Charging my batteries

I have always been a morning person but recently it’s been taking me most of a morning  to get fully charged.

I start with coffee but Vic complains that I’ve been drinking more than I used to, i.e. more than my share. Yet I still drink a bit less than he does. Why is this a problem? Can’t we just make more coffee? Well, the system we’ve adopted to make our artisan pour-over, deliciously strong coffee makes no more than 700 g of coffee at a time. (Yes, we weigh it.) If one of us needs more than our established share, we have to make another pot or partial pot. That’s too much bother first thing in the morning.

But coffee is just the start. I’ve been needing more than my established share just to do the next parts of my charging routine. Continue reading

Kafka before coffee

Recently I saw a video clip of Ellen DeGeneris receiving a multimillion-dollar contribution from Ashton Kutcher for her school in Africa. It was subsidized by a company that specializes in quick and easy global money transfers, and so to give the money Kutcher just gave his smartphone to Ellen and told her to push the button she saw onscreen. She did, and presumably the millions flowed instantly and painlessly into the right bank account.

It’s not so easy for us ordinary folks either to drum up millions or, heaven forbid, send it to Africa. Continue reading

Follow your bliss and get your hands dirty

I dreamed recently that I was giving career advice to young people, but they weren’t listening to me because I hadn’t had a successful career.

I couldn’t blame them because, although I don’t feel like a professional failure, it has been hard for me to describe my so-called career.

I really tried for a while, beginning in about 2004, when I began going to writing retreats, to think of myself as a writer. Continue reading

Candidates, mind your underwear

Indiana has a primary today and I got my first chance to vote in my home state since college.

I am glad I am not a Republican. The three Republican Senate candidates are apparently competing for biggest hater and most Trumpier-than-Trump. It is not a pretty sight.

Some of my fellow liberals are planning to take a Republican ballot and vote for the Biggest Loser, the one most likely to be defeated in November by our middle-of-the-road Democratic incumbent, Joe Donnelly. I’d say that’s waaay too clever and scheme-y to work. Besides, which one would you choose?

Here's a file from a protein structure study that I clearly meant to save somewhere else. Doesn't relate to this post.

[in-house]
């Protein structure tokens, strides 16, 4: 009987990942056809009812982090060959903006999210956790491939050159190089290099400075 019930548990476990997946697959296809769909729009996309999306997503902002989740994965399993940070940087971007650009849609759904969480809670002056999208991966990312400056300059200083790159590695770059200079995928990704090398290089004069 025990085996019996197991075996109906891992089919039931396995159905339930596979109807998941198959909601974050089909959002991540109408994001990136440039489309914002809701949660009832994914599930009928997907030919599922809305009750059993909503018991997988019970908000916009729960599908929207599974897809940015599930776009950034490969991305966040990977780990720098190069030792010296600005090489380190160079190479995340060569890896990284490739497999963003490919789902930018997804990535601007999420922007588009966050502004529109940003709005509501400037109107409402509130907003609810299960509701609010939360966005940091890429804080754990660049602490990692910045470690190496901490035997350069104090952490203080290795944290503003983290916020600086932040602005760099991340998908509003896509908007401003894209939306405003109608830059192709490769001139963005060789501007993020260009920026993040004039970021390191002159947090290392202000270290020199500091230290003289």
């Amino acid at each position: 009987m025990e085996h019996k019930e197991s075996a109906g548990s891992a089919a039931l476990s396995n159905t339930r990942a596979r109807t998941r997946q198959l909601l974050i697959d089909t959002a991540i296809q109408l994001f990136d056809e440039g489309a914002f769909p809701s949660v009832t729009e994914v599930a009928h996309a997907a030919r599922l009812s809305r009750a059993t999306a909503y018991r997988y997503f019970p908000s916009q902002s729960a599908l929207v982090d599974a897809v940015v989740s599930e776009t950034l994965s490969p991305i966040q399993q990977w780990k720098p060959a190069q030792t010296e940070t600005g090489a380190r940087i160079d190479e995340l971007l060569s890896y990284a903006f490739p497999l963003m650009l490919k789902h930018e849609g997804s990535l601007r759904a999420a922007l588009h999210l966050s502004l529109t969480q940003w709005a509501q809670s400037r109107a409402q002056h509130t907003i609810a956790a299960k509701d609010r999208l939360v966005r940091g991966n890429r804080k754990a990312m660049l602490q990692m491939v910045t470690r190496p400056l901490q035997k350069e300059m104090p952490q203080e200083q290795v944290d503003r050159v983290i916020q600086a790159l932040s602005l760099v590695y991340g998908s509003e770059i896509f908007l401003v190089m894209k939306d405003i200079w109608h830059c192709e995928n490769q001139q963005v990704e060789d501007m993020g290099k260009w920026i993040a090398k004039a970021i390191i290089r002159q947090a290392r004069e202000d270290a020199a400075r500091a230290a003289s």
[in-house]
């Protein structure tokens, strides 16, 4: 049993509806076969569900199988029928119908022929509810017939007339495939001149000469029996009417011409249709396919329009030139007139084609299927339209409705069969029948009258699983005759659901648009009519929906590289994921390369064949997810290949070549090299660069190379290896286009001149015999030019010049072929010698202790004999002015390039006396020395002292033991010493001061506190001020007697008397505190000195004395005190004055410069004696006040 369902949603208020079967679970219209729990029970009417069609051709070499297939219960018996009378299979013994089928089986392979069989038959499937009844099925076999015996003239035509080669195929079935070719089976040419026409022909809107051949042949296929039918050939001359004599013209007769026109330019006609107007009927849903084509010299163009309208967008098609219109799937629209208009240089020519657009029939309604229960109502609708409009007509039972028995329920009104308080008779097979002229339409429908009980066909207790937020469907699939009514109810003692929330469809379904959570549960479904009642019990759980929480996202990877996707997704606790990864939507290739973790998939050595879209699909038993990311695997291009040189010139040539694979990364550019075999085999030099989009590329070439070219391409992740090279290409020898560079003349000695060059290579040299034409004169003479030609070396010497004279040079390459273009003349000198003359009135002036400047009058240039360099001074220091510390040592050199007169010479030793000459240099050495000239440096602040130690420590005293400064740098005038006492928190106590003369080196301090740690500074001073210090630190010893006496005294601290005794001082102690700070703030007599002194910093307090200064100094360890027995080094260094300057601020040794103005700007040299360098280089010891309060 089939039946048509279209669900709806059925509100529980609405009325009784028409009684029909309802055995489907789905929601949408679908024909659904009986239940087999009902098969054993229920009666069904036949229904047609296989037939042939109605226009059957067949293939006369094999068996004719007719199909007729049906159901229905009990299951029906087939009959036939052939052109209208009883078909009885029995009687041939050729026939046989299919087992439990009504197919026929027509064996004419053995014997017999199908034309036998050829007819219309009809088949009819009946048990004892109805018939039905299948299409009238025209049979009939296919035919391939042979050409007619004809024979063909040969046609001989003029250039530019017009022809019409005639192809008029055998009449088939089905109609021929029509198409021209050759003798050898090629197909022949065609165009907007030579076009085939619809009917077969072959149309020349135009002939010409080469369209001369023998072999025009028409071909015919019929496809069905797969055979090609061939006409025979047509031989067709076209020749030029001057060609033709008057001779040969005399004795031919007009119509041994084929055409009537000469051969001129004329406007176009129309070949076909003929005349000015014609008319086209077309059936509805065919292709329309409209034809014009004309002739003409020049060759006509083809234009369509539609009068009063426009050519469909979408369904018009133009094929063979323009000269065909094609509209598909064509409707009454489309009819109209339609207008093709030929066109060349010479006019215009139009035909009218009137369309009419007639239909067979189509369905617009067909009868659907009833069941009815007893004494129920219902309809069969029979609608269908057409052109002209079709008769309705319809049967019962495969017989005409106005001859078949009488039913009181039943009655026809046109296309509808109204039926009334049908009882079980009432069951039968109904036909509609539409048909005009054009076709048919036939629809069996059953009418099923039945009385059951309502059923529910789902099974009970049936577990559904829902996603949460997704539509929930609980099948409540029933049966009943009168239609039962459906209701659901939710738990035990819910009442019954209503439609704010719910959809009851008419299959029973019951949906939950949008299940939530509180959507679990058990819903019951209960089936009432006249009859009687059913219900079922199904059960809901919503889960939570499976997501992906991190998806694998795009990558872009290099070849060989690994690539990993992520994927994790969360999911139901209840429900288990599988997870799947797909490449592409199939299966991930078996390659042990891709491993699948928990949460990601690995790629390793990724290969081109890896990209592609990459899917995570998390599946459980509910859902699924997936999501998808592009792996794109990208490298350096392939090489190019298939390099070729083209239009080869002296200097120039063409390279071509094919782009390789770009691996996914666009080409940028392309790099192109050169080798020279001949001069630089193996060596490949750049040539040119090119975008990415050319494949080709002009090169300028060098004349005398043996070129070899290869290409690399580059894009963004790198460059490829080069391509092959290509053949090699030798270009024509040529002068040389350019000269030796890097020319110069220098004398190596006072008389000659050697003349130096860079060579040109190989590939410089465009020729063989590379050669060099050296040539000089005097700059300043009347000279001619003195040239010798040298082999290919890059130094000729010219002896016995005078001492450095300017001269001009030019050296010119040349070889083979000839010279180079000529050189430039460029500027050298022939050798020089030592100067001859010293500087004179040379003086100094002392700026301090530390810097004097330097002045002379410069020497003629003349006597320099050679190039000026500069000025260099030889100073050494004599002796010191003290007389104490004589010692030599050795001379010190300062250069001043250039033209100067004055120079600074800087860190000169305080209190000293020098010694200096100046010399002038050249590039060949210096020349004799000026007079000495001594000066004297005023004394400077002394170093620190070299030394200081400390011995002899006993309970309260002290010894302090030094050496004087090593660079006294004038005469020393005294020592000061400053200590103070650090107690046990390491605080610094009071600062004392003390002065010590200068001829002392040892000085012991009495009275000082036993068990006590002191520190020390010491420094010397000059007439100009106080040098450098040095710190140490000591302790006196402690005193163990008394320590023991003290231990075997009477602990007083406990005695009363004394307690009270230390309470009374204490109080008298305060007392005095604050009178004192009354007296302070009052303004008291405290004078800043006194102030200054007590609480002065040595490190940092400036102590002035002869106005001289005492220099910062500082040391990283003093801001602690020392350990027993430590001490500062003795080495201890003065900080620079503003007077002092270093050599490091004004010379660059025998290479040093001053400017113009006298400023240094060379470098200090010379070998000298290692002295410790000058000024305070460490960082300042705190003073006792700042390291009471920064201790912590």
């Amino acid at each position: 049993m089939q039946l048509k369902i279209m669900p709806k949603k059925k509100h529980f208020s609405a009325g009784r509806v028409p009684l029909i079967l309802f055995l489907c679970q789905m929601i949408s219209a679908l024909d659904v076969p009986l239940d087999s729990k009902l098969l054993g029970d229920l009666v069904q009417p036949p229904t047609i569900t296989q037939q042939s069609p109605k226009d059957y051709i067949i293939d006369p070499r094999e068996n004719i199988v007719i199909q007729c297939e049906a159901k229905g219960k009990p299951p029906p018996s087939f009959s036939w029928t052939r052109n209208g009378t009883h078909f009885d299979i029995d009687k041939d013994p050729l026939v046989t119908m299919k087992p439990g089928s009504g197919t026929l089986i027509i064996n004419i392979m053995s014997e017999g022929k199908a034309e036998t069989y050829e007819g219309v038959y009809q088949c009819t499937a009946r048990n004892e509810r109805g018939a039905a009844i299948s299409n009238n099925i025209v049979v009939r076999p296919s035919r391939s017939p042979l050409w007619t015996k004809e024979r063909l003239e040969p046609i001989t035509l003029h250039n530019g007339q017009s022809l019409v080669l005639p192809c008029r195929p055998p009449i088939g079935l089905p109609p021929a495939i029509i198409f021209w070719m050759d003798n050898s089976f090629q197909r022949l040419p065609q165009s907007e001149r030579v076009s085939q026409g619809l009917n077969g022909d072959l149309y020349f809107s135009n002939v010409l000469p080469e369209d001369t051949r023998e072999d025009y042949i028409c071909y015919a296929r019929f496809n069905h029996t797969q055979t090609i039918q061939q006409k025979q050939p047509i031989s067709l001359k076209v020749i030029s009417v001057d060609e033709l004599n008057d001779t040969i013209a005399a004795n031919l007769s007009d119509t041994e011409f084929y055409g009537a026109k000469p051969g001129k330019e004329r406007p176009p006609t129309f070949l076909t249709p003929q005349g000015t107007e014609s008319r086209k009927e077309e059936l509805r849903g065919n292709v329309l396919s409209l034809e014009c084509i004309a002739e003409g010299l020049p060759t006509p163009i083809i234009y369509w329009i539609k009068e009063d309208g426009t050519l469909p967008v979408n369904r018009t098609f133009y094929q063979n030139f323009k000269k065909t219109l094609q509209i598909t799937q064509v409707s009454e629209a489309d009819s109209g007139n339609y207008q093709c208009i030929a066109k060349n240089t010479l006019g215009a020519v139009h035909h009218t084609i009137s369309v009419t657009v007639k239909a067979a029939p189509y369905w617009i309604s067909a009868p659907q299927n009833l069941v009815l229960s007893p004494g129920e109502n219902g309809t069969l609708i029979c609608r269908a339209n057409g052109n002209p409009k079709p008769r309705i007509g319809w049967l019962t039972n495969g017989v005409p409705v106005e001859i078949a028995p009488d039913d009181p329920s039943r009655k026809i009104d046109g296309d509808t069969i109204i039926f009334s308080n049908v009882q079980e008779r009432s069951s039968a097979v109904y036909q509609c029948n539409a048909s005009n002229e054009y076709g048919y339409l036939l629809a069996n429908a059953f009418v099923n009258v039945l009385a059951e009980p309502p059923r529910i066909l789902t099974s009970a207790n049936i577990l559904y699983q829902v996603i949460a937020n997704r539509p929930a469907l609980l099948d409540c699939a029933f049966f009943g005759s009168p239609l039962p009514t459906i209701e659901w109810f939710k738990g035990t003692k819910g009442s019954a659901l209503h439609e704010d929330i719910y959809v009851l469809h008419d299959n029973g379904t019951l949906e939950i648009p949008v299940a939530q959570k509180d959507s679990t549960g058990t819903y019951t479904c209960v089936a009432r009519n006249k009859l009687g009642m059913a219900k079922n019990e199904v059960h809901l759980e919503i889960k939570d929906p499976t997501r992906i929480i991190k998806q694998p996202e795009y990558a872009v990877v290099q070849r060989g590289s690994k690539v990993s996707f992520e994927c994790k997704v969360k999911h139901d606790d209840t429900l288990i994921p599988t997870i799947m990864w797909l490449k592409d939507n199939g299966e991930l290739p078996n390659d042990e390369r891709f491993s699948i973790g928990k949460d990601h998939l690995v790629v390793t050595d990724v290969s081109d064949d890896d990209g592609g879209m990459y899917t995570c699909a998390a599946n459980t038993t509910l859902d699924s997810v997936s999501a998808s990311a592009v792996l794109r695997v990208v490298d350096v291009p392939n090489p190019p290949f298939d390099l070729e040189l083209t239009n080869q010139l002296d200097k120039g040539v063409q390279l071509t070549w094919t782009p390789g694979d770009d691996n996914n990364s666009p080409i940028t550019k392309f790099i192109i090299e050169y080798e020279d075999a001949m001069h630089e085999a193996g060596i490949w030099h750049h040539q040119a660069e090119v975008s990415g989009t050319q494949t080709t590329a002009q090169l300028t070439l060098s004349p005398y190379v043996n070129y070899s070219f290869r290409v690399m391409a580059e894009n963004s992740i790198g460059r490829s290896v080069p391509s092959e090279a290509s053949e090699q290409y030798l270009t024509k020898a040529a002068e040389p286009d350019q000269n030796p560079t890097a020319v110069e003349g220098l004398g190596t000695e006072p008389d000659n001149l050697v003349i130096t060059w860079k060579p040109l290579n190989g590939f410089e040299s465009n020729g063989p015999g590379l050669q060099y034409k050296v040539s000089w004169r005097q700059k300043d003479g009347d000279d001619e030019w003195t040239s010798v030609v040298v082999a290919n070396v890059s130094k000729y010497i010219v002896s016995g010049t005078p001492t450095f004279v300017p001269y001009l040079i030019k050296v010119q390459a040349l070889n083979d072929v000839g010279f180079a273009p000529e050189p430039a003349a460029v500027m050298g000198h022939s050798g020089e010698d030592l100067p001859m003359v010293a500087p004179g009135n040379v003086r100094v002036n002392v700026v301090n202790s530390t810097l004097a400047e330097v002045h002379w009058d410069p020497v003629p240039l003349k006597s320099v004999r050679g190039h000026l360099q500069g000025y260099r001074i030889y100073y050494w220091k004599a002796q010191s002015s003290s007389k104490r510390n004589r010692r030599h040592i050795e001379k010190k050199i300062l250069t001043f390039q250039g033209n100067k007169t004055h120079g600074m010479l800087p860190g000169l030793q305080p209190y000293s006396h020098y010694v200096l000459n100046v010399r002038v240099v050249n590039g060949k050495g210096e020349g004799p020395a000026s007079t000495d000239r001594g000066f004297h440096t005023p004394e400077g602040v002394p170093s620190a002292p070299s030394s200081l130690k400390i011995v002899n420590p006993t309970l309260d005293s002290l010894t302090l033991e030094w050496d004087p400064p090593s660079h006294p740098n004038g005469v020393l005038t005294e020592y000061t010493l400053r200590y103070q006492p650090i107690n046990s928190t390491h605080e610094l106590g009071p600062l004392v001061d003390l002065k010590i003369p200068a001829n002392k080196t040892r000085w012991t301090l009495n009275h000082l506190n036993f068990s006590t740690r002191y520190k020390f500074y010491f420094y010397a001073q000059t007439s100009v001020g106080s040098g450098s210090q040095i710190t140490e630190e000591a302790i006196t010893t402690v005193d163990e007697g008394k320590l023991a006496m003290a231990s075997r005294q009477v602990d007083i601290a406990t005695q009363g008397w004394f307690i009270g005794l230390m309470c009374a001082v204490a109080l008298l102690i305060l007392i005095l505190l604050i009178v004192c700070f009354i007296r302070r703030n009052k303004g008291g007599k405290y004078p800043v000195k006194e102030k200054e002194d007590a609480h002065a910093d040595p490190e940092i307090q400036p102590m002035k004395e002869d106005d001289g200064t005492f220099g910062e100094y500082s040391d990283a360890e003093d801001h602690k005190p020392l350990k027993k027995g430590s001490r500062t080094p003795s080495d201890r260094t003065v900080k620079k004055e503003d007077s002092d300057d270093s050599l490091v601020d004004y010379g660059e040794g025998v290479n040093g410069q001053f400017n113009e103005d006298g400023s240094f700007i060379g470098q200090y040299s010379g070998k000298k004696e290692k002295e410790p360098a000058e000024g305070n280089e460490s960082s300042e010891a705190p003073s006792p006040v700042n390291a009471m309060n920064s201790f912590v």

When it came to the key race on the Democratic side, candidates for Congressional District 2 to replace current Tea Partier Jackie Walorski, I found myself a last-minute Undecided. I am never Undecided. But I was influenced by a commercial, of all things. Continue reading

Mbuji Mayi

Reflections during the adult literacy teacher training in Mbuji Mayi, DR Congo, April 2–8, 2018

Here is how you get your baggage at Mbuji Mayi. Passengers and guys whom you can hire to retrieve baggage crowd on one side of a low platform and the baggage is carried in through a door on the other side and stacked in a holding area while an agent examines each tag and calls a name. Or number. I can’t get close enough to tell. Continue reading

Going viral

In the adult literacy teacher–training workshop the week after Easter in Mbuji Mayi, DR Congo, was an eccentric woman. Marie-Claire didn’t seem to care much about her appearance. Her hair went every which way. Her clothes were a bit grubby. She peered over wire-rimmed glasses. She crossed her legs. One day she showed up in a baseball cap. Continue reading

Mots de circonstance

Now that I’ve returned from my 15-day trip to DR Congo I’ll be posting more reports. See the “Congo” category on this site.

The Congolese have a sense of occasion, the importance of protocol and doing things right, especially when it comes to programs and celebrations. This places special demands on an introvert like me.

On Good Friday I was front and center in two ceremonial occasions in Kinshasa. The most challenging thing for me as a guest of honor is delivering the expected mot de circonstance, literally, a word about the occasion, presumably fit for the occasion. Continue reading

A Kinshasa pastor’s busy day

In the middle of the week I asked my dear friend Pastor François Tshidimu to do me a favor. Could he buy my ticket to fly to Mbuji-Mayi on Monday? Buying a ticket involves trekking to an office somewhere in this unwieldy city and my schedule was filling up. Yes, of course. He could do this Friday morning while I attended the closing ceremonies for the literacy classes. But he needed my passport.

I had no qualms about giving François my passport and enough money to more than cover the cost of the ticket. Continue reading

Notes from a long journey

O’Hare, 3 hours

The security line is long and slow. I have plenty of time. A baby on her mother’s shoulder smiles randomly at people. I catch her eye and smile. She smiles back.

After going through security I hold my passport and boarding pass in my hand while I put my jacket back on. As I am walking to my gate I feel something scratchy in my sleeve. It is the boarding pass. Continue reading

Miracles and uncertainties

IMG_1181I am pretty sure I will be in DR Congo two weeks from today. My plans have been playing Upset the Fruit Basket (anyone remember that game?) for the last few weeks– canceled flights and more canceled flights, schedule changes there, new plans here. My right knee decided to test my resolve by freezing up ten days ago but then came back online a few days later.

But the uncertainties on my end are minor. Continue reading